Now we get to the villain. Well, they are as textbook as you can get. An alien race hellbent on killing and pillaging to take whatever they can, in this case – genes – to further their survival. And of course, they treat other weaker species like trash and take them for granted. Of course, amongst the Wulgaru (the alien race), there are certain individuals that rose among the rest with their own ideal. Most notably Jiart and Princess Teoria. Jiart is pretty much a lonewolf that does whatever he pleases and seek to fight strong oponent only, whereas Teoria is the opposite, wanting to have peace with human and defected to Earth and helped build the ASHMBs. While being a support character, Teoria has quite a profound impact on Izuru in the latter half of the series. And Jiart is basically Izuru’s rival that seek him out at every twist and turn.

On to animation, the 2D human character is pretty decent. The art-style is simple, and you can hardly recognize the characters are designed by Hiraishi. This is one of the few animes that looks nothing like Seed’s Hirai-face. Thanks to the more simplistic style, the 2D animation is quite good. But the highlight of the anime is undoubtedly the 3DCG by Studio Orange. Many mecha fans abhor CG and only watches 2D, but MJP can definitely change your mind about that. The mecha action is smooth and fluid with a very high fps. The camera work is definitely one of Orange’s strong forte, as we whiz around the battles through dynamic angles that bring us very close to the battle, making us feel the adrenaline of the fight. Furthermore, with the AHSMB concept of being able to act upon its pilot’s “Instinct”, their human-like movement is very fitting and that helps add another layer of mechanical fluidity to the animation. Even though the show is made in 2014, it is still the best CG anime in history of mecha for me.

The AHSMBs are designed by mechanical designer Hiroshi Tani – which is a relatively unfamiliar name with mecha fans. Even so, he did a very amazing job with the mecha design – perfectly creating specialized designs for each pilot. It’s basically giant Kamen Rider or Super Sentai where each mech has a distinct look and roles. The concept of each unit having the same “core unit” inside and equip different wear parts is also pretty cool. Of course, the main character mech has to be the most “humanoid” and heroic.

And the Red Five is exactly that. It looks sleek, cool and it has a pair of Freedom Gundam wings on the back, which just double the coolness. Well, if you take a really good look (or buy the model kit), you can see its feet is actually pretty funny (like a goat), but on-screen it looks perfectly human-like. Blue One is basically the secondary rider with basically the same silhouette as Red Five just…not as much cool stuff. But its swordplay is really impressive. Gold Four is the designated gun nuts and trigger happy unit, with a very interesting sniping mechanism that I don’t think I’ve seen anywhere. Rose Three is the tank and charge unit, which is a huge high-mobility unit that is used to open a path in enemy’s formation. Make no mistake, it can beam spam like Jesus Yamato on a hot day, and its fighting style really suit Tamaki. Purple Two is the information control and processing unit, basically a non-combat commander type. Each unit has a distinct design that really set it apart from each other and highlight the difference in their functionality.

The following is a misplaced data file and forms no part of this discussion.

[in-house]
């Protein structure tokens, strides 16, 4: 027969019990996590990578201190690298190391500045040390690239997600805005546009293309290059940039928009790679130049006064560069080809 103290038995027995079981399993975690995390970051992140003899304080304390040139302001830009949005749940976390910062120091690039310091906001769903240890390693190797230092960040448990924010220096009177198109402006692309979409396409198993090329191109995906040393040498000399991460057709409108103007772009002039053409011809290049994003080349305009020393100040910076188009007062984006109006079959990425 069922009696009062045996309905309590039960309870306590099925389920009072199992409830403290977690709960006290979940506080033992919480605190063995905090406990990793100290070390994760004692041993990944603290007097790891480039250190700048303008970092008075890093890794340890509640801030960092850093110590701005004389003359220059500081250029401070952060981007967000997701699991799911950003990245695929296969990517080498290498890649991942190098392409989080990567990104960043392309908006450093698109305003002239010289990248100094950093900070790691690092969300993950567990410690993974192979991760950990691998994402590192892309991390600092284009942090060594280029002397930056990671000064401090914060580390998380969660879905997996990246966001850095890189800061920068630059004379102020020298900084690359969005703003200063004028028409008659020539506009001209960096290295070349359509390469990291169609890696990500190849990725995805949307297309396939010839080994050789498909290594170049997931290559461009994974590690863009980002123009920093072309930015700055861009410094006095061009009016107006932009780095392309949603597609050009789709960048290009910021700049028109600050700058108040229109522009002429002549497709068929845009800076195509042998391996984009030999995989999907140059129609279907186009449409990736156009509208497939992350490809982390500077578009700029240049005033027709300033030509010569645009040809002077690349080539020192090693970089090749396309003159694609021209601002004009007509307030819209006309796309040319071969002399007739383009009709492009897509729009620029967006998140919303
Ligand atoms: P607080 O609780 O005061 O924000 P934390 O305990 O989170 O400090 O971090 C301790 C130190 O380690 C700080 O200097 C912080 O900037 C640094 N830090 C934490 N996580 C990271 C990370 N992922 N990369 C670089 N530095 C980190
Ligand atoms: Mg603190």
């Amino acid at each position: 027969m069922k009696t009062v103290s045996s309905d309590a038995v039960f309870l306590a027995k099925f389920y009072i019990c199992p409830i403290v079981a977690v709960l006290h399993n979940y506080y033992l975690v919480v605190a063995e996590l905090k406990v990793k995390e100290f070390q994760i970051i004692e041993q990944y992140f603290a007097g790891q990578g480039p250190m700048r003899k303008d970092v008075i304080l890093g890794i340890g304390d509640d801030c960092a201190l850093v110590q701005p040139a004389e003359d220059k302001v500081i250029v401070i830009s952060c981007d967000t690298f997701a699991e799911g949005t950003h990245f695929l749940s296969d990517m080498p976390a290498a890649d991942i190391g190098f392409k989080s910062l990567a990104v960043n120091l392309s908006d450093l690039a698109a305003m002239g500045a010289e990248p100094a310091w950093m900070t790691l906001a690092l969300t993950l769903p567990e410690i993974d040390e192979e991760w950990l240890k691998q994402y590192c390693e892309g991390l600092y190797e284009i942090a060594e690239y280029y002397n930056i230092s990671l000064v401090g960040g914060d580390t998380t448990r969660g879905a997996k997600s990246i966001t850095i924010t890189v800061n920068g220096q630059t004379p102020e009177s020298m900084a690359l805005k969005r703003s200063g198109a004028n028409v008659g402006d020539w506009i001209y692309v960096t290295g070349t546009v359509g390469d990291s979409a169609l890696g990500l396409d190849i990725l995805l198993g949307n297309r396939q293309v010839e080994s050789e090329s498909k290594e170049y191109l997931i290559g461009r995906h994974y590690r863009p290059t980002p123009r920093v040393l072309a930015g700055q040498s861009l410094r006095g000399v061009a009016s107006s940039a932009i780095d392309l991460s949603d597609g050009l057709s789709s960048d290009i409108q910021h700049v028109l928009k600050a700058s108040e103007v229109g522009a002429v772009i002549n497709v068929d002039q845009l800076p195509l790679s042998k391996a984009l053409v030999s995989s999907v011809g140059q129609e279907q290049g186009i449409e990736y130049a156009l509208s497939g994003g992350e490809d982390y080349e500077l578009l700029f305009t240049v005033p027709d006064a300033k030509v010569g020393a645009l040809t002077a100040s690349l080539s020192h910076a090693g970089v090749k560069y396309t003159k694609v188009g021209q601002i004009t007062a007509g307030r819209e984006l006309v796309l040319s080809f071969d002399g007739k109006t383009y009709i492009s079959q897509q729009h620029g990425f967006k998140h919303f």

The OST of the show is pretty good. The opening and ending are both slow ballad that sounds quite melancholic and somber, unlike some more hype track in most modern Bandai/Sunrise mecha show. The BGM during the fight scenes are quite intense however. They really get your heart racing for the fast-paced giant robot action.

Overall, Ginga Kikoutai Majestic Prince is a very basic series about the coming-of-age of a gang of teenagers. Even though they are put into the middle of a war, their action can also inspired real world people as they go through the same challenges that we face everyday. The production quality is amazing and remain one of the best mecha action series in the history of anime. If you want an entertaining series about interesting characters that doesn’t go too heavy on the political or philosophy aspect etc… then Majestic Prince is the perfect series for you!